Primošten’s origins go back to the Ottoman conquest of Bosnia in 1463, when the Croatian-speaking population of the interior increasingly sought refuge on the Adriatic coast. The oval-shaped island known as Gola Glava (“Bare Head”) was one of the places they settled. A wooden bridge was constructed to join the island onto the mainland, and the resulting town became known as Primošten (which might be loosely translated as “the place with a bridge across”). As the Ottoman threat receded, the wooden bridge was replaced by a stone causeway, turning Primošten into the peninsula town that visitors see today.
On the landward side of the causeway is the dainty stone-roofed Chapel of St Rock (1680), beside which is a statue of Don Ivo Šarić (1915-1944), who attempted to protect the local population against atrocities by both Italian and German occupiers during World War II, before finally being murdered by the latter. In front of the statue stretches a typically sweet-smelling Adriatic garden filled with lavender bushes, rosemary, and a clutch of palm trees. Presiding over the causeway to the Old Town is a much-loved piece of sculpture depicting a local fisherman accompanied by wife and donkey. At the opposite end of the causeway, an arched gate leads through a stretch of crenellated wall into the Old Town, where a tangle of narrow streets surround the 15th-century parish church of St George.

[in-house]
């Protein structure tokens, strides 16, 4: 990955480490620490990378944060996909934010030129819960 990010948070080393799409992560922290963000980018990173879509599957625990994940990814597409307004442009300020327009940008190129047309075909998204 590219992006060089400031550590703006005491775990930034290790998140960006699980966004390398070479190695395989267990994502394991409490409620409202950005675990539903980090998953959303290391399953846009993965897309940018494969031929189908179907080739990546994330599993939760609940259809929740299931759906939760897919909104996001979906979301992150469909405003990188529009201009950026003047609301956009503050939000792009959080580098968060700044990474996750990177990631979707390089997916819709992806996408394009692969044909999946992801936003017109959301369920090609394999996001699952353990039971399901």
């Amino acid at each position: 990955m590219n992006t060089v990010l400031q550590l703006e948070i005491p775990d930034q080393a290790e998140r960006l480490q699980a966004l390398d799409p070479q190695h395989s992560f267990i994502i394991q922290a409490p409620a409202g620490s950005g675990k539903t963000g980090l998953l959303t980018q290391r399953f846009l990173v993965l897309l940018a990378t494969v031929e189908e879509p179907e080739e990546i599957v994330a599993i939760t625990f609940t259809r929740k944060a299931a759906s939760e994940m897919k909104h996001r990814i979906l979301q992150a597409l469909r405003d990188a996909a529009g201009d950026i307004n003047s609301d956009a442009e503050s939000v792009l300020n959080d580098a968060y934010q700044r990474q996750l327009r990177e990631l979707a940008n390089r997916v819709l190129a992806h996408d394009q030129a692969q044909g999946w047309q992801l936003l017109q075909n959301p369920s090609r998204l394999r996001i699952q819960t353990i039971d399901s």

Much favoured by Hollywood director Orson Welles (who had a summer villa here), the beaches of Raduča are packed with bathers in summer.
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